Full-time Program
Curriculum

For a more complete picture of the curriculum, please review the full-time degree requirements below and our example course schedules.

To view all courses offered, please view our full course listing.

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Degree Requirements

A minimum of 12 courses is required to earn the Master of Science in Information Technology degree.

  • Six courses must be MSIT courses (i.e. courses taken on Saturday with the part-time MSIT students).
  • The other six courses must be graduate courses offered by the Department of Electrical Engineering and Computer Science or other Northwestern departments and programs. All courses must be relevant to information technology, which can be decided by your adviser and the MSIT faculty board.

The EECS courses listed below are suggestions to aid students in their course selections. Full-time MSIT students are required to meet with their MSIT academic adviser quarterly to receive approval for their MSIT/EECS course schedules.

Financial Management (1 Course)

Required during the first fall quarter

Probability and Statistics (1 Course)

Required during the first fall quarter

Communication Infrastructure (1 Course)

Computing & Data (1 Course)

Business Electives (2 Courses)

Technical Electives (4 Courses)

  • Any course listed above as a computing and data or business elective and not used to satisfy another requirement
  • Any EECS graduate course
  • Technical courses from other Northwestern programs with adviser approval

Open Elective (1 Course)

  • Any graduate level course not used to satisfy another requirement, with adviser approval

Capstone Course (1 Course)

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Substitutions

Students may petition to use a different course, such as a EECS special topics course (EECS 395/495), to fulfill a requirement. The petitioned course must be in the indicated area. A student may also petition to waive a requirement if they can demonstrate that they have suitable experience in an area. If a requirement is waived, the student must still take 12 courses to graduate including at least six MSIT courses. All petitions must be signed by the student’s advisor and approved by the MSIT faculty board.

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Independent Study

With approval, students may take up to two quarters of independent study as part of their 12 courses. The course taken for independent study must still satisfy the requirement area of the course it is replacing, e.g. an independent study course in networking could be taken to satisfy the communication infrastructure requirement. Independent study can not be used in lieu of the capstone course. No more than two units of independent study can be used to satisfy the degree requirements.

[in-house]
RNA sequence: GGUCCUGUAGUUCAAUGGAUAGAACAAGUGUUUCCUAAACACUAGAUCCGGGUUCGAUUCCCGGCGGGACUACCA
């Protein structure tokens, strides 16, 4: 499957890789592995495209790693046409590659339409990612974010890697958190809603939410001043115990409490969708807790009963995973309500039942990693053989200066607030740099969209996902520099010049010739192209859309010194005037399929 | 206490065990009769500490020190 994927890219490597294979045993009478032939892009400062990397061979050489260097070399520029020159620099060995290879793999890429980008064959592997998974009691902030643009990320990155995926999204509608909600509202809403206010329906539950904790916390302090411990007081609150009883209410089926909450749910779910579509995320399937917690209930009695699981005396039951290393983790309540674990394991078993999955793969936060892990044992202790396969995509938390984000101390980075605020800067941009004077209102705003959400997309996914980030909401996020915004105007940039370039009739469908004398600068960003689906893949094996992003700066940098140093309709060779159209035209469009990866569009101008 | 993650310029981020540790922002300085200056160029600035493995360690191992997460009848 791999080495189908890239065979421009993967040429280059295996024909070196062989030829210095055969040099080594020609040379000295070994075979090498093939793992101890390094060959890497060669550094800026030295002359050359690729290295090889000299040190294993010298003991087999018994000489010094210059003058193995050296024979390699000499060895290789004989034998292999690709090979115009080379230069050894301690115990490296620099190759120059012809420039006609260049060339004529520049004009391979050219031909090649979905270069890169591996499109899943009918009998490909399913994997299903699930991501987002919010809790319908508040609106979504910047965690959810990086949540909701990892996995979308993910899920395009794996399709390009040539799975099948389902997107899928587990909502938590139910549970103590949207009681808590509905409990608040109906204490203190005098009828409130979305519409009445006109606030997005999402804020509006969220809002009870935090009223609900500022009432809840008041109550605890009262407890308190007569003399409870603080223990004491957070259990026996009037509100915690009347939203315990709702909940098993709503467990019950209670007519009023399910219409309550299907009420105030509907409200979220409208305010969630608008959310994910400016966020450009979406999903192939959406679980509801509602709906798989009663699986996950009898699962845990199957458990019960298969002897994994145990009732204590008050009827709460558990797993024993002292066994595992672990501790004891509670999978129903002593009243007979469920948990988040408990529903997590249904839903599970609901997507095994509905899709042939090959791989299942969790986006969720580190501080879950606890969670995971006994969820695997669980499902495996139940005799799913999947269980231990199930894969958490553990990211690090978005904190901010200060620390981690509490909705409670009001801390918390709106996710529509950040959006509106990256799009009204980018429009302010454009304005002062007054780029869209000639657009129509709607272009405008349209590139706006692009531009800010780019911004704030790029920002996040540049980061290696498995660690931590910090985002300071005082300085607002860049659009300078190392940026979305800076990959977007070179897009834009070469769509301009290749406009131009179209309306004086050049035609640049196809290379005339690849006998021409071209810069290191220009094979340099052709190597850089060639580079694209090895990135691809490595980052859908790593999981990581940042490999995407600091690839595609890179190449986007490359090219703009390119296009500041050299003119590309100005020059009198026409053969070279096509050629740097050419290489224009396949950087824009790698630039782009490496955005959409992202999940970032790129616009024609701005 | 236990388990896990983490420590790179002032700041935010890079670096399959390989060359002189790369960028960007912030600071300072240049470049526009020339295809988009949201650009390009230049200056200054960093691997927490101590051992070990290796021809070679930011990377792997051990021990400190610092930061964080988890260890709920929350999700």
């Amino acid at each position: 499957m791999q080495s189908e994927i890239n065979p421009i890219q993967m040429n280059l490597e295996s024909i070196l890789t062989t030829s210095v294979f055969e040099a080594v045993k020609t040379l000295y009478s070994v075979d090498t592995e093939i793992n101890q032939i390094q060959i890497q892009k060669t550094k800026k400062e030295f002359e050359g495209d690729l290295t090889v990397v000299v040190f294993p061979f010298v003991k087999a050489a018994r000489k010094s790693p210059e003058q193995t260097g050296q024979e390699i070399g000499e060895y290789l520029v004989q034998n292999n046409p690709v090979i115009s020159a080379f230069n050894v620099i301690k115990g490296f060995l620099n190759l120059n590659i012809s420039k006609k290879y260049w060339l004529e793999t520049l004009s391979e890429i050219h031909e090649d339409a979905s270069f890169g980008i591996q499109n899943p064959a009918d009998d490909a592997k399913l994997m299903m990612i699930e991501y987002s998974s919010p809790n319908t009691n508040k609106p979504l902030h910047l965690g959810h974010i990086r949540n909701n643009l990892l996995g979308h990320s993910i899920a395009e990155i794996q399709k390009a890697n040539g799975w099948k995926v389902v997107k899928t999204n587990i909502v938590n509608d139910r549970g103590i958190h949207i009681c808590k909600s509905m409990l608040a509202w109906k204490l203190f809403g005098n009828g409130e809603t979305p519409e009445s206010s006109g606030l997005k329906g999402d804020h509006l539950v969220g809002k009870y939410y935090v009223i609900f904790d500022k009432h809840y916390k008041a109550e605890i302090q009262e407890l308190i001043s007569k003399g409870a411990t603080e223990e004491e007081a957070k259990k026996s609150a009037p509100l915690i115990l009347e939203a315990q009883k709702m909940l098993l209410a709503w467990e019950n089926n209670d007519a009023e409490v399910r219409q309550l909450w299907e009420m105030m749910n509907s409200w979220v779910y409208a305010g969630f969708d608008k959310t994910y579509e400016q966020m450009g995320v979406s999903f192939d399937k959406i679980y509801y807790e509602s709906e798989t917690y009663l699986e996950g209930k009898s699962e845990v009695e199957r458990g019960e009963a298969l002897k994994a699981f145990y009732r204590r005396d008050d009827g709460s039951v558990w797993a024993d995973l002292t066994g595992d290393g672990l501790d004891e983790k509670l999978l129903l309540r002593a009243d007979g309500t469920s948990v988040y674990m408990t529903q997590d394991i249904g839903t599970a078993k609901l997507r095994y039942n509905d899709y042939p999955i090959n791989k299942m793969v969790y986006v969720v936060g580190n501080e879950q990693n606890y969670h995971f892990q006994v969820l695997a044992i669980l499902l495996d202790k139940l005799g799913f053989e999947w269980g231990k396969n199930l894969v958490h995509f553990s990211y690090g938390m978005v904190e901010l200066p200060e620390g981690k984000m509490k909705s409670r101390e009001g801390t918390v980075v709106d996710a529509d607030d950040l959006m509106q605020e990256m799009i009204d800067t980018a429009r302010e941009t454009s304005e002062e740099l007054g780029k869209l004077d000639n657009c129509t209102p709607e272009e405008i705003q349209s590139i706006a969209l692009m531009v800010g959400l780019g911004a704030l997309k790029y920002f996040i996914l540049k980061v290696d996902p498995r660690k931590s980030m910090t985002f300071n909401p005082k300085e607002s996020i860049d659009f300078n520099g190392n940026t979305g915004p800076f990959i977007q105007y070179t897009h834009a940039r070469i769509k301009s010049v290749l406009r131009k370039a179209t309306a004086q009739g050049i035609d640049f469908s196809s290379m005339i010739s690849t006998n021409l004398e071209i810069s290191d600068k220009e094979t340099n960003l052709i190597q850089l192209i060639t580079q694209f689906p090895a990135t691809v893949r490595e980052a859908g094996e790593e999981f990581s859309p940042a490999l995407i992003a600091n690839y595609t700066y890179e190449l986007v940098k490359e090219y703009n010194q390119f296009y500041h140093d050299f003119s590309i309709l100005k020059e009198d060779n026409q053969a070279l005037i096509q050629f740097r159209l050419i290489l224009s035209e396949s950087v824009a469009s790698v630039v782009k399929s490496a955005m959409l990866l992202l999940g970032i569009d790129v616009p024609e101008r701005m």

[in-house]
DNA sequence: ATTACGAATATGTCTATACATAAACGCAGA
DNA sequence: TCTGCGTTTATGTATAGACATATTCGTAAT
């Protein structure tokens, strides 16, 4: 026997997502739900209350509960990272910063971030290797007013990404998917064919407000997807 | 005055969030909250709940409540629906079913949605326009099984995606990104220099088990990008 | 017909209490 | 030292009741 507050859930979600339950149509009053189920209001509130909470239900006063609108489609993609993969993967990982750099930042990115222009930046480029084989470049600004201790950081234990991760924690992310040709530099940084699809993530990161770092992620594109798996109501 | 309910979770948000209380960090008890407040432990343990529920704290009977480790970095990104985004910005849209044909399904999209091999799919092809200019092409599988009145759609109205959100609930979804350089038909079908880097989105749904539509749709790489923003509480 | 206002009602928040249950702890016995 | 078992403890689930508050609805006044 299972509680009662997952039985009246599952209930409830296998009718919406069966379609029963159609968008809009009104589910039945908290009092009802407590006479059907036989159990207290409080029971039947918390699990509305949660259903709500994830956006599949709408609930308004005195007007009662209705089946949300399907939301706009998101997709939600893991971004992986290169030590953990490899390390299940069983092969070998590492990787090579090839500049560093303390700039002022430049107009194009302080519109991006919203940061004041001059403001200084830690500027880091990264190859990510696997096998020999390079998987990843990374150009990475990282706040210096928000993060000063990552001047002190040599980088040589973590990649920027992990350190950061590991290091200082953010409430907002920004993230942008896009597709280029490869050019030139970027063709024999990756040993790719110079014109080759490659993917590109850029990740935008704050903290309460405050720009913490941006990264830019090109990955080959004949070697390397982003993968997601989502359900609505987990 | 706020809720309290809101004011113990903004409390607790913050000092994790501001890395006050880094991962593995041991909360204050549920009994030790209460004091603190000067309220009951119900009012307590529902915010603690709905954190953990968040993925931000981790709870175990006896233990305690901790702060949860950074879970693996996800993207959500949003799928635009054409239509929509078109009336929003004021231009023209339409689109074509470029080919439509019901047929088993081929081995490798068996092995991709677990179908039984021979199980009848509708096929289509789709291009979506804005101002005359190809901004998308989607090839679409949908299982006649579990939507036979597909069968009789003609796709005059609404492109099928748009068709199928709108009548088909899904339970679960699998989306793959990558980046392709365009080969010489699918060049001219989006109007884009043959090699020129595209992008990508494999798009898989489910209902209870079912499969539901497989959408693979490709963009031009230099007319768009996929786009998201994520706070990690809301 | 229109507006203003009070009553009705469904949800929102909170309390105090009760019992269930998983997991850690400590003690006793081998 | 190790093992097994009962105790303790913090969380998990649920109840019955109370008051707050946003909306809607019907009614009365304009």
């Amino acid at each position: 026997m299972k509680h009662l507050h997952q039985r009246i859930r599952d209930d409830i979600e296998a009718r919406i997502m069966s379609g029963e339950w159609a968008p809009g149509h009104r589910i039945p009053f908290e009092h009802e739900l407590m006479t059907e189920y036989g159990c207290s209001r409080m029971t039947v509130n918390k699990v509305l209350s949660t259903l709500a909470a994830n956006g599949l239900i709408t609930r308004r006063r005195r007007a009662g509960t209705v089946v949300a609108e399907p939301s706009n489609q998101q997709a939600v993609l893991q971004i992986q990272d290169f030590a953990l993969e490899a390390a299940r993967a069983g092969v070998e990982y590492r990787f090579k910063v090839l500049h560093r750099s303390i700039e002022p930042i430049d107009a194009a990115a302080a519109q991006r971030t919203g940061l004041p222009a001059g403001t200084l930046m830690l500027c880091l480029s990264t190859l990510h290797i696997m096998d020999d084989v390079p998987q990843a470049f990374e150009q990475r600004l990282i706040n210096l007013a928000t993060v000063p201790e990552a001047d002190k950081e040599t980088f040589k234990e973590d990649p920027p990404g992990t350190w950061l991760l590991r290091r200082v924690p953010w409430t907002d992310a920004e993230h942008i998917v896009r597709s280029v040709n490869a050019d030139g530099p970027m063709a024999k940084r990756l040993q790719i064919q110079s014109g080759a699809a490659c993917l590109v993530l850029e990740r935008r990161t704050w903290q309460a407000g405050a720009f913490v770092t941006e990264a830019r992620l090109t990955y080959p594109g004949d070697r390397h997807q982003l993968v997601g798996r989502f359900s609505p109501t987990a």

View the full-time program independent study form

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Capstone Course

One of the unique features of the MSIT curriculum is the required capstone course. Taken in one of the final quarters, the capstone is intended to give students the experience of managing a business entity as its chief executive officer. In this role, students apply all the business and technology concepts learned in MSIT’s functional core courses to a case study presented by a practicing IT professional. Specifically, students learn to integrate operations management, strategic analysis, forecasting, decision making, redesign and restructuring of an enterprise. Additionally, they will demonstrate decision-making processes, report writing and presentation skills. This distinctive opportunity provides students the chance to manage the technology challenges currently facing most industries today.

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Study Groups

MSIT students find study groups to be one of the most rewarding and valuable aspects of the program, not only for the academic benefits, but for the personal and professional relationships that develop as a result.

These groups are typically composed of three to four students and usually meet once a week to discuss class material and homework, prepare for tests, and work on group projects. Study groups provide opportunities for students to harness multiple points of view for handling work-related IT problems, as well as to develop skills for managing group dynamics, often a key component to successful IT work.